Antinous allowed a few minutes of silence while they both ate. Melinoe drank more of her water than of the wine, but she seemed to be enjoying the food. “Have you not seen your divine parents since you went to be fostered in the North?”
“I have seen them, from time to time, though only singly. Father visited only when Mother was in his realm, and Mother only when she was visiting with her mother. It will be a pleasure to see both of them at once, and in their own domain.”
Antinous refilled both their wine glasses. “Tell me of Hel’s realm. Until I came to escort you, I had never been there.”
“It is cold!” The goddess spoke so emphatically that Antinous laughed, and then so did she. “I remember that in my first few days there, I was terribly, terribly cold. I thought I would never be warm again.”
“You must have been very young.” The god signalled a hovering servant for more food.
“I was walking,” Melinoe said, musing. “I think this must be a difference between those who are born gods and those who are made so: I remember my infancy, which mortals do not.”
“True,” Antinous acknowledged. It was difficult to remember that Melinoe, so young and vivacious in appearance, was far older than himself.
“It was cold,” Melinoe repeated, “and I was lonely, at first, even though I knew Hel. She and Hekate midwived me, and I had seen her often. But I missed Mother and Father, of course, and Hekate, and our gardens.
“It is cold in Hel’s realm but dry, except near the Gjoll. In Hades there are small gardens Mother tends that have herbs and flowers, and there are orchards where the trees bear fruit. In Hel the lands have the appearance of late autumn. The leaves that cling to the trees are brown and gold, red and orange, like flames, but their fruit is rotted. Water is scarce, ice-cold, heavy with minerals. In one or two places, near the border with Muspellheim, there are hot springs, which smell horrid but feel very pleasant for soaking oneself. It is very quiet everywhere.”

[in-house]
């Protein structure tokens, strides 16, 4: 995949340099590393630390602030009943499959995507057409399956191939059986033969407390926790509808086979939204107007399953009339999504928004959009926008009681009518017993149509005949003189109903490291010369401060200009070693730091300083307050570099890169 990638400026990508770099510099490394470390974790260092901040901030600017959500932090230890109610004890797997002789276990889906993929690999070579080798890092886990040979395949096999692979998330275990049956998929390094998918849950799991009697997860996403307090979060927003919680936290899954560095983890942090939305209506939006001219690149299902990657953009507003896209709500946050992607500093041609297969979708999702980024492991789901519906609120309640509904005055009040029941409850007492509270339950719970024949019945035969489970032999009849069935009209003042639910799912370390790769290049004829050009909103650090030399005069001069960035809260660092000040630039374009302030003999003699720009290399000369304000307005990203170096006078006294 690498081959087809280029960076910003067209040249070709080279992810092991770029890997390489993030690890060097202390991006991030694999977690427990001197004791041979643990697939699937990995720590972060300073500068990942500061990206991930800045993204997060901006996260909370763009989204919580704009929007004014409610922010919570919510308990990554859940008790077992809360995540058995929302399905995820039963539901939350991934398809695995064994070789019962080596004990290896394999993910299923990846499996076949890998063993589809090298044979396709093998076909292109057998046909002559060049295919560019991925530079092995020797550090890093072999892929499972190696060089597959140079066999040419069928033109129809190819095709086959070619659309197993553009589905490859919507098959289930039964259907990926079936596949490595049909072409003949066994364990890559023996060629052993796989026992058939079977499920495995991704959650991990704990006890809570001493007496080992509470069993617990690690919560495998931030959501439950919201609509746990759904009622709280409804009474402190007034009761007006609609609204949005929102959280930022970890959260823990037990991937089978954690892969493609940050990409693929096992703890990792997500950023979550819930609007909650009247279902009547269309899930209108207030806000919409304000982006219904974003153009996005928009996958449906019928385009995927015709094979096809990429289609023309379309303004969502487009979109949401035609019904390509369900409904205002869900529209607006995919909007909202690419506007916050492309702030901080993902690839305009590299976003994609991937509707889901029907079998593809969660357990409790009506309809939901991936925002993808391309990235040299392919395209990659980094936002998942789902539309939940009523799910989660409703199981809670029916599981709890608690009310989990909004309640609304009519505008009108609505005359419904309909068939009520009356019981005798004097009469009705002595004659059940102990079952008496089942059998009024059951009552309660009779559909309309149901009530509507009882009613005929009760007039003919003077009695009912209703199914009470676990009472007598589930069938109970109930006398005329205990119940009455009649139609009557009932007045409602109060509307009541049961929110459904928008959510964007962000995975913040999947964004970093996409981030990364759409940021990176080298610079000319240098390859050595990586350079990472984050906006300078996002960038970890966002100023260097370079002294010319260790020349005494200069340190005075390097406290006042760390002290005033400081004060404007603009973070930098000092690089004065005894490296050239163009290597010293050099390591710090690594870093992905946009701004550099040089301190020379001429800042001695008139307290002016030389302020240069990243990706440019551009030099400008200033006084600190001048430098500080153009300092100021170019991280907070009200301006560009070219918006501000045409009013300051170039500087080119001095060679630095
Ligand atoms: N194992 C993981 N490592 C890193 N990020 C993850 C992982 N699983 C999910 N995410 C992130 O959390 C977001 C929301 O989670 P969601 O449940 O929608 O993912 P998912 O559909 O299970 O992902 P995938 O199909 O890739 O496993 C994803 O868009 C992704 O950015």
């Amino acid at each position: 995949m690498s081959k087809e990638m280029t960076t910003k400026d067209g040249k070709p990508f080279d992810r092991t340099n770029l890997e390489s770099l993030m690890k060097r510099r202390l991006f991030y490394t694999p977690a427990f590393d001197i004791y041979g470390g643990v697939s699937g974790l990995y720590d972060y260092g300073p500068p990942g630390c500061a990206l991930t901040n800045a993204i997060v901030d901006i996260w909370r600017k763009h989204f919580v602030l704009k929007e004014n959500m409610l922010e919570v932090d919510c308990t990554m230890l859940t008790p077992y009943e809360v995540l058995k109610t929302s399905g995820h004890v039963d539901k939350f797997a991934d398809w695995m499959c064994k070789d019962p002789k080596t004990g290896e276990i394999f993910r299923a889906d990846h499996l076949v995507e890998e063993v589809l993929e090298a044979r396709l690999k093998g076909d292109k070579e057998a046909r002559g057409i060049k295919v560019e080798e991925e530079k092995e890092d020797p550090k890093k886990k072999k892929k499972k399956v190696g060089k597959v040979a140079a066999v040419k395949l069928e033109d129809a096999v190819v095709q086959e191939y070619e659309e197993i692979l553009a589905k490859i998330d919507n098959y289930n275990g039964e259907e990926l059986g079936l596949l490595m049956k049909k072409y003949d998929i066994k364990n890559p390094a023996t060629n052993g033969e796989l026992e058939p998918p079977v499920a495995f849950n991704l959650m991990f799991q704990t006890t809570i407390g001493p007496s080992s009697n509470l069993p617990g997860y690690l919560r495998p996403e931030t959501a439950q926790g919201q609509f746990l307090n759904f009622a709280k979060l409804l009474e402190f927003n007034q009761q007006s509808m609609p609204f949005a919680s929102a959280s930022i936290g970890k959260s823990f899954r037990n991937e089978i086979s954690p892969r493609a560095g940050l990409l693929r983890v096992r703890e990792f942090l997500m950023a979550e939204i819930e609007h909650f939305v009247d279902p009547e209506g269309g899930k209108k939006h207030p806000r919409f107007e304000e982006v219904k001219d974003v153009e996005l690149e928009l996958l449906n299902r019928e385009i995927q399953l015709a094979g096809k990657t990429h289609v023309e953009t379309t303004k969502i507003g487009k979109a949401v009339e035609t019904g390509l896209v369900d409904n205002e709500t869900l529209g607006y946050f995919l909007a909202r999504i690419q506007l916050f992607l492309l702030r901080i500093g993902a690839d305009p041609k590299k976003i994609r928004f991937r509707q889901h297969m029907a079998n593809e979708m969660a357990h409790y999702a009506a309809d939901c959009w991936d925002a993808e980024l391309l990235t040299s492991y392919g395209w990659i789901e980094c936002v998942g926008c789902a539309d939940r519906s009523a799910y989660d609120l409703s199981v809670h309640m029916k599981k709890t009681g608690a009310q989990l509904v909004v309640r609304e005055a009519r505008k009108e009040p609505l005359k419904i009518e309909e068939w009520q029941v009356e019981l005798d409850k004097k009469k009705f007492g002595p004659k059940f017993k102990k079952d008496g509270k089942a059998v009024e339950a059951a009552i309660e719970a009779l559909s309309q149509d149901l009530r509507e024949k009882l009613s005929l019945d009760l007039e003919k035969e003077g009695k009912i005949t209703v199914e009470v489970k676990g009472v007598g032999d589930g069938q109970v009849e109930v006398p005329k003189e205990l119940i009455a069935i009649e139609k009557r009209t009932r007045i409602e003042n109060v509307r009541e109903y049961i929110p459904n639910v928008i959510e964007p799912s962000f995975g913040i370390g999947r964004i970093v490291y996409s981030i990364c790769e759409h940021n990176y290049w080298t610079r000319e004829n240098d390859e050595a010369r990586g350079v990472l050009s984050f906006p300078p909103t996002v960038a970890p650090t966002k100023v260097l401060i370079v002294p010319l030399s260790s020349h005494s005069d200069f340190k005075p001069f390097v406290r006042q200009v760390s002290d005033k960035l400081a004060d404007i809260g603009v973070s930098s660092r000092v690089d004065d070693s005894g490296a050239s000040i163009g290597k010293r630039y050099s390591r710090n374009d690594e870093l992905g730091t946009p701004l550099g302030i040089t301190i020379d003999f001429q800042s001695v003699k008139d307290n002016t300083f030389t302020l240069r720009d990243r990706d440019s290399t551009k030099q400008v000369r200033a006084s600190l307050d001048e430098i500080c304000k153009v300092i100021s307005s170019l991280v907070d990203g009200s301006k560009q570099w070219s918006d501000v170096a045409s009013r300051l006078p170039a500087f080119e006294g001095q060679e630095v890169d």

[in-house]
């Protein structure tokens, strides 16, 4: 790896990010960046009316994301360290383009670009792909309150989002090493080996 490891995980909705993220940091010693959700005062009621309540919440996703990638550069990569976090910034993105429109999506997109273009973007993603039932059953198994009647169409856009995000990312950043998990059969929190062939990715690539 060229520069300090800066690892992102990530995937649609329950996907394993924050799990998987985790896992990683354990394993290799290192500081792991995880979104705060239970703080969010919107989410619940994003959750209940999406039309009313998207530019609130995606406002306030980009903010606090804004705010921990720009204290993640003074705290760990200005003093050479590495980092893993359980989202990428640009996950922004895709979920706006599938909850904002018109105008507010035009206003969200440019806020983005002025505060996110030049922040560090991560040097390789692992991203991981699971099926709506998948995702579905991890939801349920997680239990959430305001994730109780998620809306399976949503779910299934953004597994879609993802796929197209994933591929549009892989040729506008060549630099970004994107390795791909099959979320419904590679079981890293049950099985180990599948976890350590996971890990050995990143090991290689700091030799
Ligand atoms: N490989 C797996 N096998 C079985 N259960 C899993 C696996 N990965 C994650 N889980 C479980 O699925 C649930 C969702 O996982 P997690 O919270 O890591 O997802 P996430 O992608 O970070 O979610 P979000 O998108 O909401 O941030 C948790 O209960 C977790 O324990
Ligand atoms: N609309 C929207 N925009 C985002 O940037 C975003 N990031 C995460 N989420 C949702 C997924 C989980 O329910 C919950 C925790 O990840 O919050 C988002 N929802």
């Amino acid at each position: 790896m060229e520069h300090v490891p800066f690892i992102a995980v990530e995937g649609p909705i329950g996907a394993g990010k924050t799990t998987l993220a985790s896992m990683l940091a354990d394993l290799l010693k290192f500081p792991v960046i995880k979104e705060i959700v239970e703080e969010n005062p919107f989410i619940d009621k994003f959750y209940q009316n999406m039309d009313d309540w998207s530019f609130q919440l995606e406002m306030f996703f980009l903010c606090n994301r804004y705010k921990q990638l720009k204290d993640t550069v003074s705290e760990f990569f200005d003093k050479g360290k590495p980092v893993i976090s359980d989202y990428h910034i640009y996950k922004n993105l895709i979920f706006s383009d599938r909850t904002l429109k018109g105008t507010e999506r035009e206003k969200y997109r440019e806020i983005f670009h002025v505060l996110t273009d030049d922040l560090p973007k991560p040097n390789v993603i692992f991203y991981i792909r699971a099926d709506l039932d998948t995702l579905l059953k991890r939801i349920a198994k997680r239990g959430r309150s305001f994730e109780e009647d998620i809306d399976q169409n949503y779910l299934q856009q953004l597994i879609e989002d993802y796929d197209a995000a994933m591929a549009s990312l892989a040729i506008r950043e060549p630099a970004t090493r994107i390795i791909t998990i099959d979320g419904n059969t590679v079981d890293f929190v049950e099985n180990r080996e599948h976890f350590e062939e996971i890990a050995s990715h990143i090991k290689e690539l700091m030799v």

Though her description did not sound at all appealing to Antinous, he could hear fondness in Melinoe’s voice.
“In my first days, my foster-mother took me to visit the god Baldur. He is one of the Aesir, but long ago he was slain by Loki and went to live among the dead. He has his own separate place in her realm, with his wife Nanna. It is warmer and brighter in their halls, and Baldur held me on his lap when I visited so that I got warm.” She smiled. “He and Nanna were very kind to me, and I visited them often. But once I got used to the chill, and had proper clothes, I liked being with Hel and going about her realm. The places of the dead all have much in common, after all, and Hel, too, is very kind in her way.”
Antinous privately thought that he had never encountered a goddess so fearsome as the Northern lady of the dead, but obviously her care had been a boon to Melinoe.
Servants came, took away the empty platters and plates with nothing but crumbs, and brought clean plates and a tray of baklava for dessert. They also brought, on a small table of its own, an urn of coffee with all the accompaniments.
“This, lady, is baklava, a wonderful pastry rich in honey. And this,” he got up to tend to the urn, “is a drink called coffee, made from the beans of a plant, which is excellent with sweet foods and stimulates the mind, especially in mortals.”
He placed a cup of the black, steaming brew in front of her, beside the triangle of baklava. “Try the coffee without any additions, first. If it seems too strong for you, cream or sugar or both can be added.”
Melinoe took a dainty bite of the pastry with one hand and a sip of the coffee with the other. Her eyes and her mouth alike grew round with obvious delight.
“How delicious!” She drank some water, then tasted the baklava again, washing it down with more water. She took a bold gulp of the coffee and licked her lips with relish. “I do like it just as it is. And it provides the perfect contrast to the flavor of the baklava.”
Antinous smiled. “From now on, lady, if anyone should ask you how you take your coffee, you may tell them that you take it black.”